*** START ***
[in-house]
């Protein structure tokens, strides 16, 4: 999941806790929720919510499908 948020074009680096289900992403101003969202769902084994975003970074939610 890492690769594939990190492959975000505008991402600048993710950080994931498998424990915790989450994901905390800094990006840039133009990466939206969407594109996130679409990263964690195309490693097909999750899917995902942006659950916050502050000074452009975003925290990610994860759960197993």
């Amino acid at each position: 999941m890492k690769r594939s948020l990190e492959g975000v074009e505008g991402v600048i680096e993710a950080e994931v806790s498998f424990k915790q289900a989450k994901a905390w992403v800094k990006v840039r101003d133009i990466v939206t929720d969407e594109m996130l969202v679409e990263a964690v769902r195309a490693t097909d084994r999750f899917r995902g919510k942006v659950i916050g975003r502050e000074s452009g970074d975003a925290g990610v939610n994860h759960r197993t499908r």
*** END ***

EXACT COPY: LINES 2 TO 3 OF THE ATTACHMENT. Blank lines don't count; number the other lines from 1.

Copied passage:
């Protein structure tokens, strides 16, 4: 999941806790929720919510499908 948020074009680096289900992403101003969202769902084994975003970074939610 890492690769594939990190492959975000505008991402600048993710950080994931498998424990915790989450994901905390800094990006840039133009990466939206969407594109996130679409990263964690195309490693097909999750899917995902942006659950916050502050000074452009975003925290990610994860759960197993």
């Amino acid at each position: 999941m890492k690769r594939s948020l990190e492959g975000v074009e505008g991402v600048i680096e993710a950080e994931v806790s498998f424990k915790q289900a989450k994901a905390w992403v800094k990006v840039r101003d133009i990466v939206t929720d969407e594109m996130l969202v679409e990263a964690v769902r195309a490693t097909d084994r999750f899917r995902g919510k942006v659950i916050g975003r502050e000074s452009g970074d975003a925290g990610v939610n994860h759960r197993t499908r």